"The Dime Novel in American Literature" (1907)
"THE dime novel was not always as black as it is now
painted, we are told by an investigator in this by-channel
of American literature. Indeed, if we do it justice, this
class of fiction, now so much reprobated, must be given
an important place in the literature of this country."
"As editor I sought the best work of the best writers in
that particular field of fiction. . . All was up to an excel-
lent standard of literary merit. The detective- and love-
story came later, when rank competition on the ten-cent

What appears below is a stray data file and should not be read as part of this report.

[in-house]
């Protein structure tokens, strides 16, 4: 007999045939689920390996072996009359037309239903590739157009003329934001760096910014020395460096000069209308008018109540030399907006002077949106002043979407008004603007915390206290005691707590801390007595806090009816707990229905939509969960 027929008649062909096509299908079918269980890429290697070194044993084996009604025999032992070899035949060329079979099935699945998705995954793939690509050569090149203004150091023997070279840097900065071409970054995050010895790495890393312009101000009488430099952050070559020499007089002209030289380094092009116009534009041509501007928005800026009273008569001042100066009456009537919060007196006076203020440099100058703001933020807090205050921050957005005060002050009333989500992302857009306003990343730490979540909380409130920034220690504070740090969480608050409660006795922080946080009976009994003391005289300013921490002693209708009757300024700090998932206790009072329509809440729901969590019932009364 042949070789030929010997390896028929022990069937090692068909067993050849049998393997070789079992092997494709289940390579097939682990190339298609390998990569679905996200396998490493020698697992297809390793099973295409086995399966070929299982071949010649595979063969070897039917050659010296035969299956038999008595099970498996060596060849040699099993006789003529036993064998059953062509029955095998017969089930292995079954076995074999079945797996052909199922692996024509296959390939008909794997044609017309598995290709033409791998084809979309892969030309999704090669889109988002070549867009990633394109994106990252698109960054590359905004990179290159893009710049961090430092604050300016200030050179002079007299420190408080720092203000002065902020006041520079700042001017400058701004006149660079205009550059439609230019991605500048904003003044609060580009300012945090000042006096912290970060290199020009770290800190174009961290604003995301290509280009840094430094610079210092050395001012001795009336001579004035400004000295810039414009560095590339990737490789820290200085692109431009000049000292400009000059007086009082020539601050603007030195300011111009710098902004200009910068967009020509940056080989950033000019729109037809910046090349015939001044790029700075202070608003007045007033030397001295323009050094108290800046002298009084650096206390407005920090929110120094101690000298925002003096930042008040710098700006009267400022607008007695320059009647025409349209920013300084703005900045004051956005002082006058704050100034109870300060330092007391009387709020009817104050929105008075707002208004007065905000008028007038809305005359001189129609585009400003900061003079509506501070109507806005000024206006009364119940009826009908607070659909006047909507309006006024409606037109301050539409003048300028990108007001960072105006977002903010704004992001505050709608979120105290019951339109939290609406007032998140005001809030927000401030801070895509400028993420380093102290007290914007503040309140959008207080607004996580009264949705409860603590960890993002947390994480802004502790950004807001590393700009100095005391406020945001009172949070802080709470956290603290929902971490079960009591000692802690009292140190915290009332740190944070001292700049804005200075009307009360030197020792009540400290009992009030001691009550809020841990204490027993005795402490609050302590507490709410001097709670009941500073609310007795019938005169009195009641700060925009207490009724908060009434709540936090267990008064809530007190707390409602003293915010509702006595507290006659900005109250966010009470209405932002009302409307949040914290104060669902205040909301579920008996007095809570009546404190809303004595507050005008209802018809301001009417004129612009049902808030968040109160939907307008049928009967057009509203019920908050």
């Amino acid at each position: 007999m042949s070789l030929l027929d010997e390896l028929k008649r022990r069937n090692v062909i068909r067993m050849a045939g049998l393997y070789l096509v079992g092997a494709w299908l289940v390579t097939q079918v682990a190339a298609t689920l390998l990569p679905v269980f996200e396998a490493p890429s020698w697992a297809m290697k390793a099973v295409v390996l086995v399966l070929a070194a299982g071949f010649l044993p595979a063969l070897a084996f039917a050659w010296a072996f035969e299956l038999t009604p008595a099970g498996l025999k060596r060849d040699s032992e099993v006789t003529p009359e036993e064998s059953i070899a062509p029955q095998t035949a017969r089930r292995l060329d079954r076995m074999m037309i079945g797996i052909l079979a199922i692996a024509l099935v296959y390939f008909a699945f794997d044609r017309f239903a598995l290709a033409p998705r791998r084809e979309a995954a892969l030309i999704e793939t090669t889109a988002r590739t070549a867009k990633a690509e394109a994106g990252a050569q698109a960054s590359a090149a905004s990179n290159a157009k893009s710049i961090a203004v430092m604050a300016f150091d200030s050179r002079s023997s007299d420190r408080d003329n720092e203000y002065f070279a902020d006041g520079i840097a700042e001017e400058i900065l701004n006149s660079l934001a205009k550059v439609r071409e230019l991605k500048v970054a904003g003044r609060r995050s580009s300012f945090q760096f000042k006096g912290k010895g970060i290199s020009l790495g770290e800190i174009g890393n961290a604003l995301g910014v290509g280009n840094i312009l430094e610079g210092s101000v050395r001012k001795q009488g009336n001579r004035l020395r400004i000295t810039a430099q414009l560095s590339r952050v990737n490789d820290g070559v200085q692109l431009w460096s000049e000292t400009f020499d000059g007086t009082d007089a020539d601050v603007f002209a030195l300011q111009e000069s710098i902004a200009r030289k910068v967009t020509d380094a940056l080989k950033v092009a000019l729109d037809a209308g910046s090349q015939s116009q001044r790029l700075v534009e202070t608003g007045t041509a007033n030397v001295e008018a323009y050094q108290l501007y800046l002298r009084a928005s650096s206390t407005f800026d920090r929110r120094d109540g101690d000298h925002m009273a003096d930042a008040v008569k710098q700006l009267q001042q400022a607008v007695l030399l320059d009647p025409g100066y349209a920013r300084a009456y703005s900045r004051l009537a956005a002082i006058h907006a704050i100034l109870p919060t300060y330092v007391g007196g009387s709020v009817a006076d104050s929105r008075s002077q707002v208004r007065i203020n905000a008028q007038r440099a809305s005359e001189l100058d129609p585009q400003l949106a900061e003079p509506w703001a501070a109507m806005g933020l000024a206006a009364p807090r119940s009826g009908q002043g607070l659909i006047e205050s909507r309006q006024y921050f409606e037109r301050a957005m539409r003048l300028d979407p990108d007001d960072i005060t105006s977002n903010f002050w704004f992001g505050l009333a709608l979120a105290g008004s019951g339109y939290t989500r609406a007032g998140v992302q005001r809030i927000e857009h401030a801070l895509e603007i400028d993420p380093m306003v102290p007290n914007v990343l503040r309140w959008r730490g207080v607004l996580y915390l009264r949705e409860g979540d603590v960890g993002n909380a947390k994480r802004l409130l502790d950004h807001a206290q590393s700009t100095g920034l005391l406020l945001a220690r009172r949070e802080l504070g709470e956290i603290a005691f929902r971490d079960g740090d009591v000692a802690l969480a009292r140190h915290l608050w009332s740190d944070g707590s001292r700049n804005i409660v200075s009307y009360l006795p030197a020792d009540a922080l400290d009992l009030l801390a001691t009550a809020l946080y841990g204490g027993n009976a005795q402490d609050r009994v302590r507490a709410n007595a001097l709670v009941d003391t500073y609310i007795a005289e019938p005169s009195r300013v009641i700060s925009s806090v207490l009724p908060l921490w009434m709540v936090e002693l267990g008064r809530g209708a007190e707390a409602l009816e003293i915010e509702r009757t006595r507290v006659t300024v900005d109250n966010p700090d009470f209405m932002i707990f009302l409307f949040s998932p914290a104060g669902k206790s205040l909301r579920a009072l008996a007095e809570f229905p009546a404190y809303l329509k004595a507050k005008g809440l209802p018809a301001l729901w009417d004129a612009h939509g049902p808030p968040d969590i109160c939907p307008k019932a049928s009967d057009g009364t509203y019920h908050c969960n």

trade made it seem necessary to introduce these
"The black man disappeared from dime novels with
Appomattox, but the Indian held on with almost un-
diminished tenacity until 1876. He gave way, finally,
before the cowboy and the detective; but at the
present time the latter has almost undisputed sway
of the stage."
- "The Dime Novel in American Literature"
- THE LITERARY DIGEST
- July 20, 1907
"In certain directions the detective tale has attractions
for writers and readers beyond those offered by the
average Indian story. The white 'bad man' is more
versatile in his badness than is his red or yellow coun-
terpart. His field of activities is far wider."
- Charles M. Harvey
- "The Dime Novel in American Life"
- THE ATLANTIC MONTHLY
- July 1907
- Message #30035